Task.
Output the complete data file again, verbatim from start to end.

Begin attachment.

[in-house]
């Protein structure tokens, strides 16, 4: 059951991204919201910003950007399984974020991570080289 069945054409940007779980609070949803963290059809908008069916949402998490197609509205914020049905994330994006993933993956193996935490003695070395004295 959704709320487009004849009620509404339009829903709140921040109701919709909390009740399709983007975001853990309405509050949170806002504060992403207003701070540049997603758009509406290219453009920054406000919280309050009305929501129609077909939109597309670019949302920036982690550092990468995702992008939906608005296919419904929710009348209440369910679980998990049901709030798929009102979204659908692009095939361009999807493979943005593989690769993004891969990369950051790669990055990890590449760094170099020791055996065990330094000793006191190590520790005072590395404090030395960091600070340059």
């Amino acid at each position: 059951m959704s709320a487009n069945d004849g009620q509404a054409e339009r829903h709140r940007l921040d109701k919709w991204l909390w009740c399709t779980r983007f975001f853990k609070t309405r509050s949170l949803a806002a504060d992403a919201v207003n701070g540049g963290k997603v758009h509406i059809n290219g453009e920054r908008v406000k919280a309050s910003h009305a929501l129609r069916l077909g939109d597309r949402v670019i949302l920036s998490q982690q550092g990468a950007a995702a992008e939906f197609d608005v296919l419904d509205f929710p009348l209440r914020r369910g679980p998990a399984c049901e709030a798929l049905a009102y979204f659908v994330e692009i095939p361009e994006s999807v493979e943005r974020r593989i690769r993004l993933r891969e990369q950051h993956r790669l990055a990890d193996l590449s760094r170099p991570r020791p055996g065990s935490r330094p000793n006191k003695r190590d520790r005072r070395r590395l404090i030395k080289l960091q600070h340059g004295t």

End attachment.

[in-house]
């Protein structure tokens, strides 16, 4: 059951991204919201910003950007399984974020991570080289 069945054409940007779980609070949803963290059809908008069916949402998490197609509205914020049905994330994006993933993956193996935490003695070395004295 959704709320487009004849009620509404339009829903709140921040109701919709909390009740399709983007975001853990309405509050949170806002504060992403207003701070540049997603758009509406290219453009920054406000919280309050009305929501129609077909939109597309670019949302920036982690550092990468995702992008939906608005296919419904929710009348209440369910679980998990049901709030798929009102979204659908692009095939361009999807493979943005593989690769993004891969990369950051790669990055990890590449760094170099020791055996065990330094000793006191190590520790005072590395404090030395960091600070340059």
């Amino acid at each position: 059951m959704s709320a487009n069945d004849g009620q509404a054409e339009r829903h709140r940007l921040d109701k919709w991204l909390w009740c399709t779980r983007f975001f853990k609070t309405r509050s949170l949803a806002a504060d992403a919201v207003n701070g540049g963290k997603v758009h509406i059809n290219g453009e920054r908008v406000k919280a309050s910003h009305a929501l129609r069916l077909g939109d597309r949402v670019i949302l920036s998490q982690q550092g990468a950007a995702a992008e939906f197609d608005v296919l419904d509205f929710p009348l209440r914020r369910g679980p998990a399984c049901e709030a798929l049905a009102y979204f659908v994330e692009i095939p361009e994006s999807v493979e943005r974020r593989i690769r993004l993933r891969e990369q950051h993956r790669l990055a990890d193996l590449s760094r170099p991570r020791p055996g065990s935490r330094p000793n006191k003695r190590d520790r005072r070395r590395l404090i030395k080289l960091q600070h340059g004295t």